Its first paragraph reads "More than two weeks after its publication in London, a previously secret British government memorandum that reported in July 2002 that President Bush had decided to 'remove Saddam, through military action' is still creating a stir among administration critics. They are portraying it as evidence that Mr. Bush was intent on war with Iraq earlier than the White House has acknowledged." The article goes on to develop this theme of timing, which is by far the lesser of the two main deceits proven by the DSM. Almost no mention is made in the article of the much more egregious crime of lying about the necessity of the invasion for American security needs, and willfully constructing an entire campaign of disinformation to market the war.

The Times also felt the pressure of its readership on this issue to such an extent that the new Public Editor, Byron Calame, was compelled to publish an online response to the "flood" of angry email from readers expressing disappointment and worse at America's so-called newspaper of record. Mr. Calame writes "My checks find no basis for Ms. Lowe's [a sample incensed correspondent] concern about censorship or undue outside pressures. Rather, it appears that key editors simply were slow to recognize that the minutes of a high-powered meeting on a life-and-death issue - their authenticity undisputed - probably needed to be assessed in some fashion for readers. Even if the editors decided it was old news that Mr. Bush had decided in July 2002 to attack Iraq or that the minutes didn't provide solid evidence that the administration was manipulating intelligence, I think Times readers deserved to know that earlier than today's article [Calame is referring here to the article discussed in the previous paragraph]."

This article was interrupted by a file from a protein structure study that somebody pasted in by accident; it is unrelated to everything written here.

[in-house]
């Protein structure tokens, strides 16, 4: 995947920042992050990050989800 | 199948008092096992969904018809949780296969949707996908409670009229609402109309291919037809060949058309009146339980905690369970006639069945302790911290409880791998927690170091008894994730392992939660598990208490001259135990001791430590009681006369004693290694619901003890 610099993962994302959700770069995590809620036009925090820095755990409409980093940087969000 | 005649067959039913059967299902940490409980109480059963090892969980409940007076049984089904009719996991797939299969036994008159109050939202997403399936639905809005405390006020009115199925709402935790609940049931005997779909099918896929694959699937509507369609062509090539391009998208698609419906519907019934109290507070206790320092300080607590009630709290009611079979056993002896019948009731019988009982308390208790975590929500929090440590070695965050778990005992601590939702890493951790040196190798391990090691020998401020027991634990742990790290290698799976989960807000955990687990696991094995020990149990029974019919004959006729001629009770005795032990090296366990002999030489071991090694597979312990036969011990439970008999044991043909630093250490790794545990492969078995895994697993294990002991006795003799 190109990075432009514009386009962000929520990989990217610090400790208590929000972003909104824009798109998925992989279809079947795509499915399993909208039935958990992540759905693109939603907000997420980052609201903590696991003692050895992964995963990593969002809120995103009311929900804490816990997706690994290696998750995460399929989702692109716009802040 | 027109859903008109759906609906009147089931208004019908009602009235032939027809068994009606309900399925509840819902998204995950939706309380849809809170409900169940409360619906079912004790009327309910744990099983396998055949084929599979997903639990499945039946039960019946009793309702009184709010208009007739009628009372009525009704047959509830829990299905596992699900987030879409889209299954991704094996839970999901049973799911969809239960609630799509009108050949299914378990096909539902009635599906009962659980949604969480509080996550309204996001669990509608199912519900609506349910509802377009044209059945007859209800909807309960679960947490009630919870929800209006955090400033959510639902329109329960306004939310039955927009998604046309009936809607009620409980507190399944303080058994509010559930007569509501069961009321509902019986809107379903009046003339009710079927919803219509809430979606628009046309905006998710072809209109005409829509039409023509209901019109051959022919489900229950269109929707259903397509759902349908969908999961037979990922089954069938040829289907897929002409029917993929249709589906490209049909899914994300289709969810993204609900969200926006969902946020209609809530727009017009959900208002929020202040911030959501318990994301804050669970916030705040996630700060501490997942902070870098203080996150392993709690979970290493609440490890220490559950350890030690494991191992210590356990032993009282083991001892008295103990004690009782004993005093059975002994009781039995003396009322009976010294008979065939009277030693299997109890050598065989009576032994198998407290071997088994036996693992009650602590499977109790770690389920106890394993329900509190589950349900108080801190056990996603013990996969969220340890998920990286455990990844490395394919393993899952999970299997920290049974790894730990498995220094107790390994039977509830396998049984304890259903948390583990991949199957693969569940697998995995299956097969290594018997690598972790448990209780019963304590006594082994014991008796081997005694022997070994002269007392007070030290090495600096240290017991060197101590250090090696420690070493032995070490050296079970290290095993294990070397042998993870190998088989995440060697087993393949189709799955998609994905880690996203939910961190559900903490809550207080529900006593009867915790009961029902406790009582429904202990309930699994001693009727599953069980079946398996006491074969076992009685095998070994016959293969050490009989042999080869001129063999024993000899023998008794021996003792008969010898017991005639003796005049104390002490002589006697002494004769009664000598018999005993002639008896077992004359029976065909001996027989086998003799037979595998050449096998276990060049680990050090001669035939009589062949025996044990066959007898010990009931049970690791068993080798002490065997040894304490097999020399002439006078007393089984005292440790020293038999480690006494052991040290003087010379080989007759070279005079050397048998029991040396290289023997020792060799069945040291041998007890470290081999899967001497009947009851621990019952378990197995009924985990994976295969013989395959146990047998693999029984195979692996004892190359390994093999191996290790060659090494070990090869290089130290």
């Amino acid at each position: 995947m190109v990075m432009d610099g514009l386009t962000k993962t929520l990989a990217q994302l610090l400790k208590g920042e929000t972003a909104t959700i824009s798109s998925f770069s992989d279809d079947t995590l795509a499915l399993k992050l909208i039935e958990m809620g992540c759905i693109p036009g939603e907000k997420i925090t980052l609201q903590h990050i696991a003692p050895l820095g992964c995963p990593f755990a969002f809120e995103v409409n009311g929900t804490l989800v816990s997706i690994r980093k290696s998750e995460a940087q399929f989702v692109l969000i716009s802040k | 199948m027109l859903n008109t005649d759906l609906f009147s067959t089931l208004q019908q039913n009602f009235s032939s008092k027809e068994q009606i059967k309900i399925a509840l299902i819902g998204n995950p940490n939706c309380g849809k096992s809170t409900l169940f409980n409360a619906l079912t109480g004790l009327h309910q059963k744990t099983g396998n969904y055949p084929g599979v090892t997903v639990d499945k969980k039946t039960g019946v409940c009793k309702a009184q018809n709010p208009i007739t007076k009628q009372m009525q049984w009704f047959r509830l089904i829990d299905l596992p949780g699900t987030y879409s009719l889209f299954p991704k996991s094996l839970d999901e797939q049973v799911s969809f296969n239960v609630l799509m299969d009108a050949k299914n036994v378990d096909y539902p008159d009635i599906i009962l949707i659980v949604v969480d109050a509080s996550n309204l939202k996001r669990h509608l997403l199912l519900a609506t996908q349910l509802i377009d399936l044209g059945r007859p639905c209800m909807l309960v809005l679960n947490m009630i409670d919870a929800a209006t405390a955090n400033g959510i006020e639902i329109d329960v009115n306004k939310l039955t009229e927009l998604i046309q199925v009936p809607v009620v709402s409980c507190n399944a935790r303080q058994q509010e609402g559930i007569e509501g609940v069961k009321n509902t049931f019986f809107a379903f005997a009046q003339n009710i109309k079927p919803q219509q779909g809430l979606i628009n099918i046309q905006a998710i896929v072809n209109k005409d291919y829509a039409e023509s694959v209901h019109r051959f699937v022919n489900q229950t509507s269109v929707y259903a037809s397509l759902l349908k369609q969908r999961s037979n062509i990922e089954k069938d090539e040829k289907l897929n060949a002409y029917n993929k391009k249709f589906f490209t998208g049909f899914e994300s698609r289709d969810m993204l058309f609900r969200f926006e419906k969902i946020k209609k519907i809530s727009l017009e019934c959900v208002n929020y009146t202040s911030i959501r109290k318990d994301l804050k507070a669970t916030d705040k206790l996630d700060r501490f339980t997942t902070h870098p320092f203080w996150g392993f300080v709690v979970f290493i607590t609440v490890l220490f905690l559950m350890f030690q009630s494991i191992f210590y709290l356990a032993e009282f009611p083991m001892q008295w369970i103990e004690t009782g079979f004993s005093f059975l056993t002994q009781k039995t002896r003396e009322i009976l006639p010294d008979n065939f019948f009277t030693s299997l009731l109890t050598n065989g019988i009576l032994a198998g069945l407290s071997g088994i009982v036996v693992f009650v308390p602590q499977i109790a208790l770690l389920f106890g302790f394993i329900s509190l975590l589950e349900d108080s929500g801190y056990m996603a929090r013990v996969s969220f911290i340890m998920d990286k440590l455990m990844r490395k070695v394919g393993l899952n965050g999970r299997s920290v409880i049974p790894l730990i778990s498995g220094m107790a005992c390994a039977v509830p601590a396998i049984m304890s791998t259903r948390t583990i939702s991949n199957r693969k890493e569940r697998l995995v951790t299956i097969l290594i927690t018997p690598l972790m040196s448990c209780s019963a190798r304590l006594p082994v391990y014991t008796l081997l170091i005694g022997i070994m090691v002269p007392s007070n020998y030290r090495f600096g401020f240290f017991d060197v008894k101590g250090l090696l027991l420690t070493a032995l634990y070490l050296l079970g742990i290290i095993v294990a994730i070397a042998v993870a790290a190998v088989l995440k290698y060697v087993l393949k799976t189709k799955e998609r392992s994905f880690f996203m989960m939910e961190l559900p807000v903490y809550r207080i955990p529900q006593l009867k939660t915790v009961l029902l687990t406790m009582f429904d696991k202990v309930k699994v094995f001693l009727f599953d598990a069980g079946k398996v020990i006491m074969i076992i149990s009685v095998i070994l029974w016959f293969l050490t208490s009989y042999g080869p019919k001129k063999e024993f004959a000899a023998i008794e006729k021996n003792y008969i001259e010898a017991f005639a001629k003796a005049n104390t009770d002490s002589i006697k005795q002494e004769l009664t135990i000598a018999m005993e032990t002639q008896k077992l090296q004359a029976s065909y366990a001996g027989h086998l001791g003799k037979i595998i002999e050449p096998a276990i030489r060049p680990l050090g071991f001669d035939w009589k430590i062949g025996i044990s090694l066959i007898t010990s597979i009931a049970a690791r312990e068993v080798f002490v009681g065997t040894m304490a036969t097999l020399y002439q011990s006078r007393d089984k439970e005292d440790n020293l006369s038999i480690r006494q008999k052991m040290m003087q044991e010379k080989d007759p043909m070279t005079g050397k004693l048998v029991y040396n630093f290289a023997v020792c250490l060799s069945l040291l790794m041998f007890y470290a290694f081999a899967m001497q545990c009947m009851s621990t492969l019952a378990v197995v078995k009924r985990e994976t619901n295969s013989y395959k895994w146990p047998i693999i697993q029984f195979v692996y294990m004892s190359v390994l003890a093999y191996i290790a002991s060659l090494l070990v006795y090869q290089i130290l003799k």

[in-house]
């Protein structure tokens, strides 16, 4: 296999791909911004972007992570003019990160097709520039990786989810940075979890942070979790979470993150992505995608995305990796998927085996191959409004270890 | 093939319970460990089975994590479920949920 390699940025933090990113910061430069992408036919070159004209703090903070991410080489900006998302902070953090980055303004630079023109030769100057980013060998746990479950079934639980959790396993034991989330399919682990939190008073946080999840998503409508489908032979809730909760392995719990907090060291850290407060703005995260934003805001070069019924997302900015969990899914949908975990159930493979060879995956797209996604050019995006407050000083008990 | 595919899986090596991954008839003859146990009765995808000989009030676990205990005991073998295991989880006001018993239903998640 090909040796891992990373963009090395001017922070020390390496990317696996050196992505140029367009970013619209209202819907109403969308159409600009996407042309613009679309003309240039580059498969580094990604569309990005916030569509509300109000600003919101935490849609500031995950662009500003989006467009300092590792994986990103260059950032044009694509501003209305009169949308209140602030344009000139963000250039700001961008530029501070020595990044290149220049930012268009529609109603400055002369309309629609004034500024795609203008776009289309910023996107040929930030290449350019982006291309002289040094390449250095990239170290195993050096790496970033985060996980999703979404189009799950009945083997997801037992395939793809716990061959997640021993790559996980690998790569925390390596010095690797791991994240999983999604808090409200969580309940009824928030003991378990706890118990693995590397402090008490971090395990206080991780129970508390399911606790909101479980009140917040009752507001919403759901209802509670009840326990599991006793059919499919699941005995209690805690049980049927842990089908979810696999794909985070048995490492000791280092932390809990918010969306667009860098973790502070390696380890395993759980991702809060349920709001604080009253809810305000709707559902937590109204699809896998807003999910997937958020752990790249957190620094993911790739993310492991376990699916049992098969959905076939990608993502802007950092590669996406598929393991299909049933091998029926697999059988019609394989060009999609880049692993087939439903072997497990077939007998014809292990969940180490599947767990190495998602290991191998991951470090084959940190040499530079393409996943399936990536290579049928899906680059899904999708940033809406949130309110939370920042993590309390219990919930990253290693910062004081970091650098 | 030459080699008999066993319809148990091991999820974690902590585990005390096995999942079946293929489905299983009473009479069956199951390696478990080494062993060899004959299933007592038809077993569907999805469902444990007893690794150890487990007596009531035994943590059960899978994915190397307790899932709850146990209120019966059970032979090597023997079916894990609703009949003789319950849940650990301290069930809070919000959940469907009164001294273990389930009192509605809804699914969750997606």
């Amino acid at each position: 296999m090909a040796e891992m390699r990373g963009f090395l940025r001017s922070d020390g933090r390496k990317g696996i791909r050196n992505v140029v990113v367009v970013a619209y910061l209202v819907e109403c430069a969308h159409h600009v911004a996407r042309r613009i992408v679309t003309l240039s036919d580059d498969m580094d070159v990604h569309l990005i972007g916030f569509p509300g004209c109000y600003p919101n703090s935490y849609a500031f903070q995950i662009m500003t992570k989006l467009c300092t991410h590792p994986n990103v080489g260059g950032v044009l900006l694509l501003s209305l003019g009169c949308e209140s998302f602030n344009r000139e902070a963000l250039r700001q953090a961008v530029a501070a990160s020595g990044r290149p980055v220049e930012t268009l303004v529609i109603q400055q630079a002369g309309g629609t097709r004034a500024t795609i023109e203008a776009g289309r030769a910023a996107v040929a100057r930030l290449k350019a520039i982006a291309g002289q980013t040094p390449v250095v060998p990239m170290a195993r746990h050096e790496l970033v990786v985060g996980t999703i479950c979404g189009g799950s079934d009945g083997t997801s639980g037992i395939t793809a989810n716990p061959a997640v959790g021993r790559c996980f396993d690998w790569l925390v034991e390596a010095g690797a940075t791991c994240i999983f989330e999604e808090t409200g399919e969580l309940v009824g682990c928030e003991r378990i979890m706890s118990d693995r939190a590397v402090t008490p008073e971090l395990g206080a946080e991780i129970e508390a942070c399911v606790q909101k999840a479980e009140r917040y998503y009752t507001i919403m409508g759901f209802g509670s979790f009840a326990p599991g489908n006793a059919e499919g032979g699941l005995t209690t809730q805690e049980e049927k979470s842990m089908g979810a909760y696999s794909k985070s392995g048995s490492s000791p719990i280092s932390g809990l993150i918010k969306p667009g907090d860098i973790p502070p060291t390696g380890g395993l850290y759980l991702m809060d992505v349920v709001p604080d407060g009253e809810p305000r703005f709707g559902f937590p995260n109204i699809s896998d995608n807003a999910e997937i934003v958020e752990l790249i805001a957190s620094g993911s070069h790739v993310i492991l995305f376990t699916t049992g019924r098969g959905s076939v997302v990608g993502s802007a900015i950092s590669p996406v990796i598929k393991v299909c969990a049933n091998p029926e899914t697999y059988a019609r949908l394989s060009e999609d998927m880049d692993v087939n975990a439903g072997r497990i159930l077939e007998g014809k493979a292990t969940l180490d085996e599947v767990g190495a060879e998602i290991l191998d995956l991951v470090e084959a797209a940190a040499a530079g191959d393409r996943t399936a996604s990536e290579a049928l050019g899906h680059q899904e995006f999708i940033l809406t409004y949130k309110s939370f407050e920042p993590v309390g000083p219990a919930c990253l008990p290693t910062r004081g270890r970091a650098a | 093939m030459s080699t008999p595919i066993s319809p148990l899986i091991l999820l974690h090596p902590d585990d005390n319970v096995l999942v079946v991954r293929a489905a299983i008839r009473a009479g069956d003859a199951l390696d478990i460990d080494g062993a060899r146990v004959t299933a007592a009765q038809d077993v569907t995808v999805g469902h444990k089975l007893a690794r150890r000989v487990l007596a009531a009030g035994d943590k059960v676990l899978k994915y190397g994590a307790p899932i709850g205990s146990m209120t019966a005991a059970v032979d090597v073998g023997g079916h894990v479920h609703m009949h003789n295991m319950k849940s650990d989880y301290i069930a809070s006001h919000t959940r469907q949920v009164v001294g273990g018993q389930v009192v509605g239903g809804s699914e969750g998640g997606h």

Again, this goes to the lesser issue raised by the DSM, but Calame then interviews Phil Taubman, the NYT Washington Bureau Chief, who addresses the more salient question of the manipulation of intelligence to sell the war. Says Taubman: "It is mighty suggestive that Lord Dearlove, the chief of MI6, came home with the impression, or interpretation, that 'the intelligence and facts were being fixed around the policy.' However, that's several steps removed from evidence that such was the case. The minutes did not say that Mr. Tenet had told that to Lord Dearlove or that Lord Dearlove had seen specific examples of that. The minutes, in my estimation, were not a smoking gun that proved that Bush, Tenet and others were distorting intelligence to support the case for war."

There are two huge problems with this alibi for the Times' obscene failure. First, by any reasonable standard, the Memo absolutely does provide such 'evidence' that the facts were being fixed. It says so itself. And, remember that it is an internal British government document, leaked to the public. As such, and since it was never intended to see the light of day, there would be no reason for it to be dishonest or distorted for the benefit of its original readers. Remember also that Tony Blair has in fact commented briefly on the Memo, but never denied its veracity in any fashion. Recall that a member or former member of the Bush team who was privy to these discussions has confirmed, off the record, the accuracy of the Memo. And remember that the Memo's blueprint fits precisely with what are now established facts from the period, namely, that the Bush people told lie after whopping lie about Iraq's WMD capabilities, and did so knowingly. All told, this amounts to an extremely powerful case, one which would certainly prove highly persuasive in a criminal case, where the standards of proof are far higher than they are for a public's evaluation of their political leaders in a democracy.